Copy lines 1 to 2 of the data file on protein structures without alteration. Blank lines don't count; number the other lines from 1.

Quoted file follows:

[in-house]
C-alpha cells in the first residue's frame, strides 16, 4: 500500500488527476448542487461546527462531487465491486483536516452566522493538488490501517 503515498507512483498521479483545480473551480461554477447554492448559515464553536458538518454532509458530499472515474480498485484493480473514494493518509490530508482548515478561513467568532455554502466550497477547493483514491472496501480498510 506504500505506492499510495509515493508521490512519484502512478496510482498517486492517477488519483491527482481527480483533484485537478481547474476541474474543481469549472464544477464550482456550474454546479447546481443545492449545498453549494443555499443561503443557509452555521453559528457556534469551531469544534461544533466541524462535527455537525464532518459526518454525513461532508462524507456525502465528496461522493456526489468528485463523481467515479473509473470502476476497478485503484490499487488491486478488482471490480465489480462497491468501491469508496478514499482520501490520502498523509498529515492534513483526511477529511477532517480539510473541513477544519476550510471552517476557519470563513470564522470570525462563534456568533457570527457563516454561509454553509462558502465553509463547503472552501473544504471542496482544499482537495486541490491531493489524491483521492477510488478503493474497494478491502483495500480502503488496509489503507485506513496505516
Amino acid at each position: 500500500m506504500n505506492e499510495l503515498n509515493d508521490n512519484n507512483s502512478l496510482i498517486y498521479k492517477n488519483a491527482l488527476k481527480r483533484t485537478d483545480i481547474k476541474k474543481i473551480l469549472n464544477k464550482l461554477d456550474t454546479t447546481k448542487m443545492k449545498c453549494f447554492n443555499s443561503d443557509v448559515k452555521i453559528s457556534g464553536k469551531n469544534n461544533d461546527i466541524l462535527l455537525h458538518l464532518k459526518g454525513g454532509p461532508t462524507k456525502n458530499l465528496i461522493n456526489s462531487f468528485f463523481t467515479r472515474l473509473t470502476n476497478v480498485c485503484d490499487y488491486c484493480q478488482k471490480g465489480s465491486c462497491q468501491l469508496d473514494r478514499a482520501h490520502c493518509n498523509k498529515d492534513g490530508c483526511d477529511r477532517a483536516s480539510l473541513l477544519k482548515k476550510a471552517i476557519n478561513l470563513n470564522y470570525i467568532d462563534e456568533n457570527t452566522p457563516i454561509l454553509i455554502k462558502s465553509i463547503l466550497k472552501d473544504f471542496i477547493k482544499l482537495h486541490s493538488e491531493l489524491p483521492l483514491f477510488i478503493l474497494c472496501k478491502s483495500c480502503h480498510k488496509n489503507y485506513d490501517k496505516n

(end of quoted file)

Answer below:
[in-house]
C-alpha cells in the first residue's frame, strides 16, 4: 500500500488527476448542487461546527462531487465491486483536516452566522493538488490501517 503515498507512483498521479483545480473551480461554477447554492448559515464553536458538518454532509458530499472515474480498485484493480473514494493518509490530508482548515478561513467568532455554502466550497477547493483514491472496501480498510 506504500505506492499510495509515493508521490512519484502512478496510482498517486492517477488519483491527482481527480483533484485537478481547474476541474474543481469549472464544477464550482456550474454546479447546481443545492449545498453549494443555499443561503443557509452555521453559528457556534469551531469544534461544533466541524462535527455537525464532518459526518454525513461532508462524507456525502465528496461522493456526489468528485463523481467515479473509473470502476476497478485503484490499487488491486478488482471490480465489480462497491468501491469508496478514499482520501490520502498523509498529515492534513483526511477529511477532517480539510473541513477544519476550510471552517476557519470563513470564522470570525462563534456568533457570527457563516454561509454553509462558502465553509463547503472552501473544504471542496482544499482537495486541490491531493489524491483521492477510488478503493474497494478491502483495500480502503488496509489503507485506513496505516